Mirosław Piotrowski

This abbreviation has been associated for decades with the Communist Polish Party which Józef Wissarionowicz Stalin ‘dissolved’ in 1938. To make it more specified, he invited its main activists to Moscow and gave an order to shot them to death. For those who are following the development of the European Union, the KPP is mainly the abbreviation of the Card of Primary Rights. Nine years ago it gained legal character in relation to implementing the Lisbon Treaty in practice. Well, I remember that turmoil. The prime minister of Poland at that time, Donald Tusk was doing everything to accept the Lisbon Treaty, that is, the mini-euro constitution, and the president of the Republic of Poland Lech Kaczyński was objecting to KPP. Finally, it was agreed that in return for the signature of the president under the Lisbon Treaty, the prime minister would resign from the KPP. Besides that, our president was not struggling with this problem in the Union alone. Protests against KPP were made by the British. So, a special protocol was attached to the Lisbon Treaty, which describes the opt-out principle, which excludes Poland and Great Britain from jurisdiction of the EU within KPP. Signatures were given by all suitable representatives of EU membership countries. It seemed that in Poland we said farewell to this issue when, suddenly, quite recently, it has been renewed by the Supreme Court. Our Polish one. Its judges, remaining in a strange dispute with the Polish parliament and president, thinking that they are discriminated because of their age, decided to appeal to the supreme EU juridical instance. So, they crossed out questions to the Tribunal of Justice of the European Union in Luxembourg. They applied a ‘prejudicial’ mode, envisaged by the Lisbon Treaty. ‘What a stone is like, so is a blow – no wonder’ – Edyta Geppert sang, but here I was surprised by the questions: the first, the second, the fourth and the fifth ones. In them, among the others, a request for interpretation of the article 47KPP. I am not a lawyer, but I can ask: Why does the Supreme Court need interpretation of one of the document articles, which does not bind Poland directly? In this context I recalled a situation from years ago, when my colleague working in the Human Resources of a university, was asked about her husband – a musicologist, organist by a staff superior. It did not have any relation with the work done by my colleague, but the superior wanted to know whether her husband played at the Holy Masses in the church of the Franciscans. And because the subject of interests was a graduate of this university, he arrived there, assuring the staff superior that he did not play there. It did not calm his wife’s superior and she demanded his bringing a document certifying that he did not play in the parish. – Dear Lady – said the colleague – but I do not play in the church of the Dominicans or the Jesuits in the arch-cathedral or in a parish in Czechów. Shall bring certifications like that from everyone? This is absurd, communism – he expressed his grief in when talking with me. Shouldn’t we feel KPP not binding us in these categories, and at least some provisions? KPP has got 54 articles, and the Supreme Court asked about 47. Maybe it is worth continuing reading. My favourite article is the 51 par. 2, so I will quote it in a whole” ‘This Charter does not extend the range of applying law of the Union outside the competences of the Union, or does not introduce new competences or tasks of the Union or it does not change competences or tasks defined in the treaties’. Uff…So, what is this KPP for? - one would like to ask. Should it be ‘solved’ at all?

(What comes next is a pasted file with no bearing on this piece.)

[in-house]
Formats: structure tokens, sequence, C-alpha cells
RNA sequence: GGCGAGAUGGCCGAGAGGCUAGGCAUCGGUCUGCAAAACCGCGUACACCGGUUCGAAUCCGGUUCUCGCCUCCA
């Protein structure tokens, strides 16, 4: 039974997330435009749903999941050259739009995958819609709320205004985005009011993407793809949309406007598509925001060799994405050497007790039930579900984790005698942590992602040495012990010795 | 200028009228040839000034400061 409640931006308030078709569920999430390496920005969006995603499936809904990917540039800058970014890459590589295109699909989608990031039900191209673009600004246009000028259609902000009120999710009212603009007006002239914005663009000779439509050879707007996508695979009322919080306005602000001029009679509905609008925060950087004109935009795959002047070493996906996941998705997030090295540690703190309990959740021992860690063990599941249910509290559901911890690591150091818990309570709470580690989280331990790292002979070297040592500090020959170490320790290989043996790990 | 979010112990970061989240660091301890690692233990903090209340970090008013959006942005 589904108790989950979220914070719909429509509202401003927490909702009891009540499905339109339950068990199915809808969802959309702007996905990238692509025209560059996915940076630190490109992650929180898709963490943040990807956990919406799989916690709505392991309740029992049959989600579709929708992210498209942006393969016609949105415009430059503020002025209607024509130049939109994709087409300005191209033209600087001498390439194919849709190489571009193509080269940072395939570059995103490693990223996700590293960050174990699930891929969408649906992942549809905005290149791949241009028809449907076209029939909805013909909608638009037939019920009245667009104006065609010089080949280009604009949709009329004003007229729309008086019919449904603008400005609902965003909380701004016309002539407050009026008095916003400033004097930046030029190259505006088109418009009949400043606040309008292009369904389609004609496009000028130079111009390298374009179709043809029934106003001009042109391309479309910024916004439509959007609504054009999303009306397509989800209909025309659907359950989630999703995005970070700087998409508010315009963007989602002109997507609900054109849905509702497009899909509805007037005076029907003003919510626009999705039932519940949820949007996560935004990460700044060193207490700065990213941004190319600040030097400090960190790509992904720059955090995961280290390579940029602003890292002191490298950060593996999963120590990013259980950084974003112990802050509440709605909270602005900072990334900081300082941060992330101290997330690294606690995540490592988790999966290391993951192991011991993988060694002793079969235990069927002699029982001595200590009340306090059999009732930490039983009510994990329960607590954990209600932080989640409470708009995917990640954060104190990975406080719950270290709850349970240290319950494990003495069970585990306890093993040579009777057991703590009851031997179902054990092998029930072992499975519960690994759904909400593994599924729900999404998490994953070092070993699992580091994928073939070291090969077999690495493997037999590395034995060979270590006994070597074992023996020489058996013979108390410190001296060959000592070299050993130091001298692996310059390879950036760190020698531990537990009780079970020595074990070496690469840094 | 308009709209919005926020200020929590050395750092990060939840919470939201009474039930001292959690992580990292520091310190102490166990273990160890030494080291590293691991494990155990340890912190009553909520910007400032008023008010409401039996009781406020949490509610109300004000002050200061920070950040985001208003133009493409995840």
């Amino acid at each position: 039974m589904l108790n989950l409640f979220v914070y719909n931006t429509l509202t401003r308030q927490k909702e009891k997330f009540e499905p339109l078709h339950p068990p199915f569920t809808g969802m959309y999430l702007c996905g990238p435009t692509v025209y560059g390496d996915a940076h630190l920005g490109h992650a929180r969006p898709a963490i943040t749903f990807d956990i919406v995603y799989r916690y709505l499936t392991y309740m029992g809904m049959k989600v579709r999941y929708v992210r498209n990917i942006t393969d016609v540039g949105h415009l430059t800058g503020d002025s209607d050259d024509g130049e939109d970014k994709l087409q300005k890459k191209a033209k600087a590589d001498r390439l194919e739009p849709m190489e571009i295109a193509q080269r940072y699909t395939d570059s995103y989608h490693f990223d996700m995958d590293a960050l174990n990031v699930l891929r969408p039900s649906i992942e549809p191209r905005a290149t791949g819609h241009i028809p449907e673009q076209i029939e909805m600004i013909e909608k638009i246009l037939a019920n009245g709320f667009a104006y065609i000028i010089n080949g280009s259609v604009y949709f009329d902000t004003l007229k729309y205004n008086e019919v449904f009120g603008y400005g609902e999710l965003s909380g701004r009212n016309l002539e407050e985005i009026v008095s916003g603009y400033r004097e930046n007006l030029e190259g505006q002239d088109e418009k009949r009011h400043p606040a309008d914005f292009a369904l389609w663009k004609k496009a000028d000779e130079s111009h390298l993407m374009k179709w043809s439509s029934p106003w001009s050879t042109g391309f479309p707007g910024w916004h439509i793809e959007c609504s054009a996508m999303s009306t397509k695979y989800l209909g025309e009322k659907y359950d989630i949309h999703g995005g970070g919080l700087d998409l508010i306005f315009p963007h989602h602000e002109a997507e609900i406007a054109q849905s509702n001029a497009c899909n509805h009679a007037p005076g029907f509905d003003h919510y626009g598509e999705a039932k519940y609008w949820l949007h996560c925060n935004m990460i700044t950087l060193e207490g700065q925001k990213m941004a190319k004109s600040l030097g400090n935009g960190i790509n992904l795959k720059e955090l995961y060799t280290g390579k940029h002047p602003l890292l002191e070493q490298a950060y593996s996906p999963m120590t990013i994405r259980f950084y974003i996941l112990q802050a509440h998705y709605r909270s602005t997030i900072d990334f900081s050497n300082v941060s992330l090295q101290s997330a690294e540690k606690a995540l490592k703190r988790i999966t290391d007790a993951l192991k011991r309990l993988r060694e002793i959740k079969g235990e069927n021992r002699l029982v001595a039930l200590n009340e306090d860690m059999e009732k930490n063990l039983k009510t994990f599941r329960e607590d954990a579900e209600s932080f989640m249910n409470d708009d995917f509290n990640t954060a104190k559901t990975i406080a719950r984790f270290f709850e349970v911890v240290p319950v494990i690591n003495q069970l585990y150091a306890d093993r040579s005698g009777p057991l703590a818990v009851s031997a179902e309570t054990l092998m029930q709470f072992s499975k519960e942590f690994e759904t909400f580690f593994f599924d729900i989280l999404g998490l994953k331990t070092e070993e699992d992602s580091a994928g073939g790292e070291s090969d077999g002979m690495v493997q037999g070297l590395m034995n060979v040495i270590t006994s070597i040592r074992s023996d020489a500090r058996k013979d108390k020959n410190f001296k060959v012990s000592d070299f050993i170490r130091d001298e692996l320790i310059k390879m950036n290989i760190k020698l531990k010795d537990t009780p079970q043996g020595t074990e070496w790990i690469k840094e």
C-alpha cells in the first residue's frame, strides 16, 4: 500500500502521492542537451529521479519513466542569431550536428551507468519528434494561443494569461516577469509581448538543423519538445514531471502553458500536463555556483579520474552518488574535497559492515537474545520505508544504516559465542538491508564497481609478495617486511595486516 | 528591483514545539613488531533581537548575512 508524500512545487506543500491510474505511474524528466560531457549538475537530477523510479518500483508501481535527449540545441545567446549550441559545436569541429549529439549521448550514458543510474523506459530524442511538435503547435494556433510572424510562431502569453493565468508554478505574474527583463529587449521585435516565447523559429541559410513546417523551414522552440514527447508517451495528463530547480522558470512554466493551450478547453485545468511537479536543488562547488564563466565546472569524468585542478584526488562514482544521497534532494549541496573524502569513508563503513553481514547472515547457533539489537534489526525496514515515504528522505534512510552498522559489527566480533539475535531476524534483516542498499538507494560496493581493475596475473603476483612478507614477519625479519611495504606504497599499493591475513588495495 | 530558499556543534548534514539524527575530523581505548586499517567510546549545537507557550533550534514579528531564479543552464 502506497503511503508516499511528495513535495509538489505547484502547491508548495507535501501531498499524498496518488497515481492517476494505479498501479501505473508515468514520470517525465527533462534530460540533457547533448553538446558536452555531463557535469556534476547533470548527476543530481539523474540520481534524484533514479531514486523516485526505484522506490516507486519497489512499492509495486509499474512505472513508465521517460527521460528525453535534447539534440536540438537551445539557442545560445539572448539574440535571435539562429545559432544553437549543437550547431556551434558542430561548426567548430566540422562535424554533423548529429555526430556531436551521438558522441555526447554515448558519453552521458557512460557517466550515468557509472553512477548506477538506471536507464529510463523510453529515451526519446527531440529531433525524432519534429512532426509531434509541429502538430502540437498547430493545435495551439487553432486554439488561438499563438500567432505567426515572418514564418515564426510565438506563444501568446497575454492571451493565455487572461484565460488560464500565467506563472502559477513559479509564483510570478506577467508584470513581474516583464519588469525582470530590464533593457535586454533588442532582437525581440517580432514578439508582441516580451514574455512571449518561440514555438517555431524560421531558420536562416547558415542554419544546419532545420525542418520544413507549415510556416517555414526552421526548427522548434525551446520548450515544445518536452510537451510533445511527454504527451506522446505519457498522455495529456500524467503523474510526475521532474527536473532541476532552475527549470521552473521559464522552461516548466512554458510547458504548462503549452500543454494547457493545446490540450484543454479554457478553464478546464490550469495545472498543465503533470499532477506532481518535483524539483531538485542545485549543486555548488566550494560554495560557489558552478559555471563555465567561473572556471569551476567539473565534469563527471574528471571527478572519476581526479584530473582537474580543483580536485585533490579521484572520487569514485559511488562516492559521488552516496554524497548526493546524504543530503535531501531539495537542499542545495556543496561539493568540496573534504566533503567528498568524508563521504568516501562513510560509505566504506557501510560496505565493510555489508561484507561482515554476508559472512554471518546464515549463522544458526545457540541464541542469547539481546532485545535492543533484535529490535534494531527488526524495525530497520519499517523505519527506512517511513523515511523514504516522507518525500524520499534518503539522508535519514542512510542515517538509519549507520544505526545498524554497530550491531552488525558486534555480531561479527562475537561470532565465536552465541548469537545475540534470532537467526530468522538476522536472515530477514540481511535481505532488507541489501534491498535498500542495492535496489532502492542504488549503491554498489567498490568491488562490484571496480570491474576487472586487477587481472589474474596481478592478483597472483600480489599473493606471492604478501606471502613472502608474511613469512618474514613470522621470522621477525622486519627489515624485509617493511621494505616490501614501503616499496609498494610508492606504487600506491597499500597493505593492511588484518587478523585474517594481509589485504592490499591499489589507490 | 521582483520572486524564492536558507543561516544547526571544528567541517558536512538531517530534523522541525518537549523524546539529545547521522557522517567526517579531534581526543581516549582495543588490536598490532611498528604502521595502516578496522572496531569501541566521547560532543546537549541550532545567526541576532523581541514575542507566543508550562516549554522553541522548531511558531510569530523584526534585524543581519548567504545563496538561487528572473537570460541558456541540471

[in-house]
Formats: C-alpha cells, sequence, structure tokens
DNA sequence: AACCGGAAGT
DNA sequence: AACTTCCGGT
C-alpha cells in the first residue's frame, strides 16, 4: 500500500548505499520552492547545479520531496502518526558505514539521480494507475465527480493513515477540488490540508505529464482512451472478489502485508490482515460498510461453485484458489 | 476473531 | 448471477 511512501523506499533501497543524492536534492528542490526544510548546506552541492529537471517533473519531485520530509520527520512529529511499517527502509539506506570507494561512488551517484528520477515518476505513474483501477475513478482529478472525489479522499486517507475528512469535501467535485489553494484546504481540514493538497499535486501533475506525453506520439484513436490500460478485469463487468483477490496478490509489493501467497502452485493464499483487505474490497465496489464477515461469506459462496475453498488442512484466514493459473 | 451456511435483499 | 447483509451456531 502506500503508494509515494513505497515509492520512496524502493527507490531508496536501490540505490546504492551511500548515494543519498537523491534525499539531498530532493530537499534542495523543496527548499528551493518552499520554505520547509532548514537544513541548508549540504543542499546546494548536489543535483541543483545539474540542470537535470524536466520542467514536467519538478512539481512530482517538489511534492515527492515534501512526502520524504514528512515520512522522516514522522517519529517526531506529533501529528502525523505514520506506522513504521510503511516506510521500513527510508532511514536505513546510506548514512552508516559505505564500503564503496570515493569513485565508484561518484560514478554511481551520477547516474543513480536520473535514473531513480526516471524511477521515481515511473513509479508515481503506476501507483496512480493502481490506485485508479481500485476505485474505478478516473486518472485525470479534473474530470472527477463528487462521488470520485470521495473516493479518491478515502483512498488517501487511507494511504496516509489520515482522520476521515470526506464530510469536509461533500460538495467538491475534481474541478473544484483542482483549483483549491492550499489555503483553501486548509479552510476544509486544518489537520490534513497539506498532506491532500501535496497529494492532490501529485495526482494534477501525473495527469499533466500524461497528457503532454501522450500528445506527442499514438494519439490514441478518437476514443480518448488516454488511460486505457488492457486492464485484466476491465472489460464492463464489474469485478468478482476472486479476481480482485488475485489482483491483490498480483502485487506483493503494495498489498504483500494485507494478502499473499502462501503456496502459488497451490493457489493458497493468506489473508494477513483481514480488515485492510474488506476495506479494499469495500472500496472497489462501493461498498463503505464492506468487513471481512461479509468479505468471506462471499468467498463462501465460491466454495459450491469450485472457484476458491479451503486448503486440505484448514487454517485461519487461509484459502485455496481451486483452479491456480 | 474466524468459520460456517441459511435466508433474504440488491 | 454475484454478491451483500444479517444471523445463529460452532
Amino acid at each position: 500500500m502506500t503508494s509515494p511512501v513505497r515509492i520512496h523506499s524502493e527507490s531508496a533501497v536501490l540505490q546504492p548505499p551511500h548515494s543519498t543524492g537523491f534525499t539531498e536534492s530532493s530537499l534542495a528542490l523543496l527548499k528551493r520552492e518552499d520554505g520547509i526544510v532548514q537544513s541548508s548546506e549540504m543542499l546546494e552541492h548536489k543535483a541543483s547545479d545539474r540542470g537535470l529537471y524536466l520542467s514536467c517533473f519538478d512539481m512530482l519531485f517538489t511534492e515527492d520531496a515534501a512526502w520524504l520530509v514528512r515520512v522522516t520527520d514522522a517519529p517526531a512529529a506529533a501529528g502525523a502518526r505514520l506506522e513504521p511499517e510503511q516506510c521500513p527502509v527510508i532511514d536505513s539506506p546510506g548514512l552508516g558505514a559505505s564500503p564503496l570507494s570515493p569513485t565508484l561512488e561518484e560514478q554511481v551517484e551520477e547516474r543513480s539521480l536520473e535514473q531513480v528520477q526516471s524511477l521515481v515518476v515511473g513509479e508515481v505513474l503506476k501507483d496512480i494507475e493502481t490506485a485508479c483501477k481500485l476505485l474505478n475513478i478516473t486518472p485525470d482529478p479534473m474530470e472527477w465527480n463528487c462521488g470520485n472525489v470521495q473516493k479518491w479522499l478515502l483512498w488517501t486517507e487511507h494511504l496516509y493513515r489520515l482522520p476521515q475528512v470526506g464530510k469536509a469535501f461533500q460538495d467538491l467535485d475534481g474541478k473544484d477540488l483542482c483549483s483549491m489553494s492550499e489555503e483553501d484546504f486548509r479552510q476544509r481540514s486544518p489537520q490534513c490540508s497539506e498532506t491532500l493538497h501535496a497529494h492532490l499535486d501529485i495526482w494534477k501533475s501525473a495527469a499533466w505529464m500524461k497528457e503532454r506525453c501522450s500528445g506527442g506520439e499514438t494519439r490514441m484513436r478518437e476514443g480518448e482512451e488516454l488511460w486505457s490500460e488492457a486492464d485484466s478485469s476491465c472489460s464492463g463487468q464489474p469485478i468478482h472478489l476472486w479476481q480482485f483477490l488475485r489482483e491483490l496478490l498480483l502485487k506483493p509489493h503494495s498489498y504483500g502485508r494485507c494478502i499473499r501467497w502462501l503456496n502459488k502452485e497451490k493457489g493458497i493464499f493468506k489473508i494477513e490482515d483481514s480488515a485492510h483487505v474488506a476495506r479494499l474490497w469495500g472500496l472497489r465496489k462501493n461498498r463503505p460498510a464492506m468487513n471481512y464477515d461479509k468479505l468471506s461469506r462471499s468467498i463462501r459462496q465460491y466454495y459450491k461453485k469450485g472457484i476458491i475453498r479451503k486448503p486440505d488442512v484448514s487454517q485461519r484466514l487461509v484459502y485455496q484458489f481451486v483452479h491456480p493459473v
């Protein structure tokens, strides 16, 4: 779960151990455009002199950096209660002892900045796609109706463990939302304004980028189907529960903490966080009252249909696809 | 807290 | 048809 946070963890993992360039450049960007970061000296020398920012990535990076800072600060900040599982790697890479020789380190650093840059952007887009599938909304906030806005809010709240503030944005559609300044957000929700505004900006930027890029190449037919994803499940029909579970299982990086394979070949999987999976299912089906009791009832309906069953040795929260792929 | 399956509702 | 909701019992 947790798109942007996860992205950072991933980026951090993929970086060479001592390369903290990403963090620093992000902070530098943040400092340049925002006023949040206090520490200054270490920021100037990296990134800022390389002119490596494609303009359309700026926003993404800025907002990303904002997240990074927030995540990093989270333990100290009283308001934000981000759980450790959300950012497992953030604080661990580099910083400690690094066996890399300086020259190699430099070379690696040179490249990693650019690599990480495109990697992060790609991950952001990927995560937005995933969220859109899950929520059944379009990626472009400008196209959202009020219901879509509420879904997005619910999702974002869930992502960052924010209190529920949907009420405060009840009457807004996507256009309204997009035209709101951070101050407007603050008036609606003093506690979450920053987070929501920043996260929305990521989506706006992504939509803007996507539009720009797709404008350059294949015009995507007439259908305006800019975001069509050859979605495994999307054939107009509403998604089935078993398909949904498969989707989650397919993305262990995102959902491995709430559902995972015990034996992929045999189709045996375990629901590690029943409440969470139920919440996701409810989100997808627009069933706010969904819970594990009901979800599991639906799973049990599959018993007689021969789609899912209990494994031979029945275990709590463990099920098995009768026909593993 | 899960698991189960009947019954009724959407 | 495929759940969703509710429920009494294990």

Translated by Aneta Amrozik

Niedziela 34/2018 (26 VIII 2018)

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